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I have a GTV6 with a '91 12V 164 3.0L engine and have decided to stop trying to get the original motronic system working as the PO damaged the harness and it has other problems as well. Anyway, I have heard about aftermarket fuel injection systems such as Megasquirt, Gotech, Spitronics, & Dicktator. Now I am sure that each has its advantages and disadvantages, but I would like to know if anyone has compaired these and which would work for me. I was planning to keep the injector sub manifolds but using multi throttle bodies so have no way of using a AFM. I have seen others use multi throttle bodies with MAP, TPS and O2 sensors. How do you get a consistant vacuum for the MAP sensor? How do you set up an idle circuit with these systems? is there a idle control valve or do you crack the throttle bodies? I like the concept of building my own box with Megasquirt as I am in the electronics field, but see that someone has installed Gotech on a 3.0L Milano, RSAE :: The Cars and this speaks volumes as well as offering experience on what to do and not do. It seems that some of you are pretty committed to one or the other and I would like to hear why. Thanks - Cort
 

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OK, I have to start off by saying I am an SDS dealer, but that's the system I think is the best for the Alfa V6, and it's what I use. I DON"T use it because I am a dealer, I am a dealer because it's the system I use. You can find them at Simple Digital System EM-5. That's the official site, it's not my site.

What makes SDS different? First of all, it's the only aftermarket system I know of commonly used in aircraft. That's because it's super reliable. It also comes with a complete new wiring harness, which really simplifies the whole operation. It comes with its own programmer, and doesn't require a laptop, or a certain version of windows or whatever. It's also very easy to tune.

All the answers to your questions can be found on the sds site. There are a number of ways to handle the various issues you are asking about.

Greg,
Silicone Hose Kits
OKINJECTORS--Gasoline and Diesel Fuel Injector Cleaning Services + Remanufacturing in Oklahoma
 

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Thanks Greg

Thanks for your input Greg- I will add this to the list to consider. Are you familiar with any multiple throttle bodies? I would like to use 6 butterflies to mimic three two choke carbs for the sound and appearance. I would also like to put a hood scoop on to take advantage of the cool air going directly to the intakes. Really I just want to hear it better.
 

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From what I've seen you have 2 options for running 6 throttle body inlet manifold.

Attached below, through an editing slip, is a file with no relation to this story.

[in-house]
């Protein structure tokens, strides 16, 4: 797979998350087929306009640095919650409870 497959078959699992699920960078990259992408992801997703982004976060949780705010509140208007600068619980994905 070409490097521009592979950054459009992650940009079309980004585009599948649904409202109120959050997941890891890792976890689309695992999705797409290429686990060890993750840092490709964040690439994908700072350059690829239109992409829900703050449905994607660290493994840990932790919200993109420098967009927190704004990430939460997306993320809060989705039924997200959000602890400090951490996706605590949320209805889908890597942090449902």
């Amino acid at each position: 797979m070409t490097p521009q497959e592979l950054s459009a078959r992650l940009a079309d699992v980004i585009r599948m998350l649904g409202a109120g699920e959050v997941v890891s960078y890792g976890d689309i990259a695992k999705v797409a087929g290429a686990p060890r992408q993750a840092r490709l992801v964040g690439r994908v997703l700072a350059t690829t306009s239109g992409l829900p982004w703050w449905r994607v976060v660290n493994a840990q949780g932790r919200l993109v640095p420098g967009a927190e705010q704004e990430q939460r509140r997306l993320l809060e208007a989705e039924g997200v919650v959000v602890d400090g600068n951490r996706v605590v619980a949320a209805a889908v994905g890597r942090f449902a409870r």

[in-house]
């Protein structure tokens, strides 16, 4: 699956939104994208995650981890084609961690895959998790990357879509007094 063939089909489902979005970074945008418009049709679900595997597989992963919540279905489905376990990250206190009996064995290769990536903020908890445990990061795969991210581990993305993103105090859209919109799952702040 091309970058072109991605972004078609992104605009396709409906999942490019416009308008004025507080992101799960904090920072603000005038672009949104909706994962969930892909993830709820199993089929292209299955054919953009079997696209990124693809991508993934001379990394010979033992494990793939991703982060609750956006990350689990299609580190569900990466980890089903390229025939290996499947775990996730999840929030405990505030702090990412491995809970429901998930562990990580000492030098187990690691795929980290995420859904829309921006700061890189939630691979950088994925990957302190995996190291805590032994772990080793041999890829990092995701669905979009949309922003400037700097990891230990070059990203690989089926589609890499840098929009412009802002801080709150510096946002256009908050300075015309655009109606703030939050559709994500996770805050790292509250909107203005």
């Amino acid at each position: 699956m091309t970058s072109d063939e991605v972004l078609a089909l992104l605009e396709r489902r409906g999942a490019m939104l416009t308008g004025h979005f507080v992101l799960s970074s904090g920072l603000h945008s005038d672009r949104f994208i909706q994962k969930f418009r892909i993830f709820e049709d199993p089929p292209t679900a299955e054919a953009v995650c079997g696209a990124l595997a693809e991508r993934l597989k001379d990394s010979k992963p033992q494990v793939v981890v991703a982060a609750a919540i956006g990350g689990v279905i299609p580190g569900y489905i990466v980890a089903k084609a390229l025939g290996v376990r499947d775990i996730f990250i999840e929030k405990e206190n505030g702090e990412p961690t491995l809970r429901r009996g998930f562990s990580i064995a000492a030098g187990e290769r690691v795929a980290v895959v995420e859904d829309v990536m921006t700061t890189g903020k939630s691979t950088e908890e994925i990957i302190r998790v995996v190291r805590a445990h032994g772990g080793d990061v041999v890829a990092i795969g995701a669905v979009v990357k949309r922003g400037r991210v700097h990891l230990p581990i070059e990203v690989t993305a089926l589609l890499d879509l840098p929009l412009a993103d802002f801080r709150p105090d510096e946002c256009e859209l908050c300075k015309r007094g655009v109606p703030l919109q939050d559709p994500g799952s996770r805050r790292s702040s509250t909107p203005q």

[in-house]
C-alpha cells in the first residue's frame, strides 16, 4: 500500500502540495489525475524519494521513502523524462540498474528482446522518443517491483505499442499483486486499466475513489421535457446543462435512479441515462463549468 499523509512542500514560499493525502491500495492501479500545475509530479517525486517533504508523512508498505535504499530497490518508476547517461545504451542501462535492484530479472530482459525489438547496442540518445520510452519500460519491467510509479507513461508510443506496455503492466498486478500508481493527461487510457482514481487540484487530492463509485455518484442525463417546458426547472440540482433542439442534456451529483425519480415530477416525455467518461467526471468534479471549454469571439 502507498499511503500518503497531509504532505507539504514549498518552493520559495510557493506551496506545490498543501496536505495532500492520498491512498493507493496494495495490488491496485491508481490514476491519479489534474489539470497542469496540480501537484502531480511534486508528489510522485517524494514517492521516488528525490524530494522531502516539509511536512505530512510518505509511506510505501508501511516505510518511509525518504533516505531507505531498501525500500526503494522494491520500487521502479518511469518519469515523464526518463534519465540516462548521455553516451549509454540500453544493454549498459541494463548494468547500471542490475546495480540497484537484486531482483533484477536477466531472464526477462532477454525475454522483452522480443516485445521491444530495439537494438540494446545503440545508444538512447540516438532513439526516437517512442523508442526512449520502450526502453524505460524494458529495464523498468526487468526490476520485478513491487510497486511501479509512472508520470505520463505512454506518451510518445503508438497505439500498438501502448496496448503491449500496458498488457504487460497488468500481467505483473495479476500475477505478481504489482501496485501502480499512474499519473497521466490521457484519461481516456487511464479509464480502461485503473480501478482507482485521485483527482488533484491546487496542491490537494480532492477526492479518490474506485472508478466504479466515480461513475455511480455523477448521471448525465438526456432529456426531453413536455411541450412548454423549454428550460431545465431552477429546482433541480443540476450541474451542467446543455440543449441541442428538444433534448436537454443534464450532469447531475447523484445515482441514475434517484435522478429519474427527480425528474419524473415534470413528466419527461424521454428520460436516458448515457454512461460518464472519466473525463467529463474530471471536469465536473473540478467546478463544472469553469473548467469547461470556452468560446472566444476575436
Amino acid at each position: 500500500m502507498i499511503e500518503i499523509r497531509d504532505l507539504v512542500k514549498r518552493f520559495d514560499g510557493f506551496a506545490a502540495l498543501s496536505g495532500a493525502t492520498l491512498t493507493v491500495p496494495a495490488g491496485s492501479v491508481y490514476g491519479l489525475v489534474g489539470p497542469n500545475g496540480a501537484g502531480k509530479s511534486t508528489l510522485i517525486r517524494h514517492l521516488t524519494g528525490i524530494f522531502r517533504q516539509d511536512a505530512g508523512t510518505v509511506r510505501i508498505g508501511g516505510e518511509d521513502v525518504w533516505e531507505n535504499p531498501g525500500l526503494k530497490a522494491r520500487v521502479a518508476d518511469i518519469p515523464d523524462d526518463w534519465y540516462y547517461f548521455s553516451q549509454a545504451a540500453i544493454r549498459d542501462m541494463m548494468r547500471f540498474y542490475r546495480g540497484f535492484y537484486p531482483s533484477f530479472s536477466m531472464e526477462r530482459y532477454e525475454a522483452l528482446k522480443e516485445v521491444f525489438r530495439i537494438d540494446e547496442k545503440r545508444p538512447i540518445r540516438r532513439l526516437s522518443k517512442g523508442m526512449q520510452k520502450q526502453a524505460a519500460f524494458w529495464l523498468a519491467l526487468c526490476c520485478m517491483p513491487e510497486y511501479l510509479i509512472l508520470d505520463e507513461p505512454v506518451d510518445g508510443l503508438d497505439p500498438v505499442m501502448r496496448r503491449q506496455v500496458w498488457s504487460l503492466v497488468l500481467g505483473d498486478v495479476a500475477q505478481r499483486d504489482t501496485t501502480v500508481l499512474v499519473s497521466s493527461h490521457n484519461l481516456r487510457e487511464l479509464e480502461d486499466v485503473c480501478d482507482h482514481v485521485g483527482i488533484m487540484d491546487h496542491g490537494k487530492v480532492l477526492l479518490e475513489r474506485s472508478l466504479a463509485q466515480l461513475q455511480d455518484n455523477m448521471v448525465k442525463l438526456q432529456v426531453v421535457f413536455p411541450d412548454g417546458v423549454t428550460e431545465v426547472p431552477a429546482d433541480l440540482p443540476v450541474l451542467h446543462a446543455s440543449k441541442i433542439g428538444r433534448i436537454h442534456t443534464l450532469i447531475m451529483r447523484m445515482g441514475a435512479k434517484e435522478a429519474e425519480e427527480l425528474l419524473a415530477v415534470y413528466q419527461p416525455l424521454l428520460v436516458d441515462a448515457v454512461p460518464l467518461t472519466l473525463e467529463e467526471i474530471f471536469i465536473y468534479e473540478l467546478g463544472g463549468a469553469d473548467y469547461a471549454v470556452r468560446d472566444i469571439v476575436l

Toyota used MAP sensing on the last of their 20 valve 4AGE engine and they used a vacuum point from the cylinder head side of each throttle body, feeding into a small reservoir to try and help dampen the pulsations coming from each cylinder. My personal guess is that the engine management system looked more at the throttle position sensor value than the MAP sensor value.
Typically speaking, you will have quite low resolution with this set up. It won't take much throttle movement at low engine speeds for the MAP sensor to show atmospheric pressure. The MAP sensor may also show quite a high voltage value at idle. So the difference between idle voltage and atmospheric pressure voltage may be quite narrow. Some computers can be configured to look at a very narrow voltage/sensor value range, but plenty do like to have as much of their 0 to 5 volt range to give acceptable mapping resolution.

The other approach that is much better in my mind (I also know that Moto Guzzi applied this method) is to base the load sensing on a linear throttle position sensor and use the MAP sensor to provide an atmospheric pressure input to the computer. That is, the MAP sensor doesn't try and measure manifold vacuum, just atmospheric pressure and any variation it may have with changing weather conditions and altitude.

To set up an idle speed control valve will require a small reservoir that is then plumbed to each of the post throttle body runners. The idle speed control valve would be attached to the reservoir. Use a proper, car manufacturer type of ISC valve rather than any old solenoid valve.
Basically the it's the same set up as the common feed MAP sensor set up.
2 things to note about this. Make the plumbing as short and as even as possible. And you will probably struggle with a very low MAP sensor signal if you use this idle speed control method and primary load sensing via MAP sensor.

My personal preference is for the Australian made Adaptronic computers because that's what I have some experience with. They are also awesome value for money, have multitudes of configurable auxiliary outputs and digital inputs to help the computer run the engine/car (little things like A/C, power steering via a pressure switch and electrical load (head lights) inputs) to help maintain perfect idle speed control, can be configured for nearly any weird a$$ factory crank angle sensor you can name, with out having to change sensor type or trigger wheel. And they also provide excellent support and firmware upgrades (for free). They also have a 164 engine base map for you to get started with (though that is based on the factory inlet manifold. The CAS settings alone will safe time and money) ;)
Haltech also make some very well priced and very capable range of computers.
 

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Al Mitchell in Virginia has installed Megasquirt on a number of 2.5 and 3.0 V6's including his own race cars and customer cars. He has his own dyno and he has lots of good data on optimal fuel and ignition mapping. I can put you in touch with him if you are interested in having him do one for you.
 

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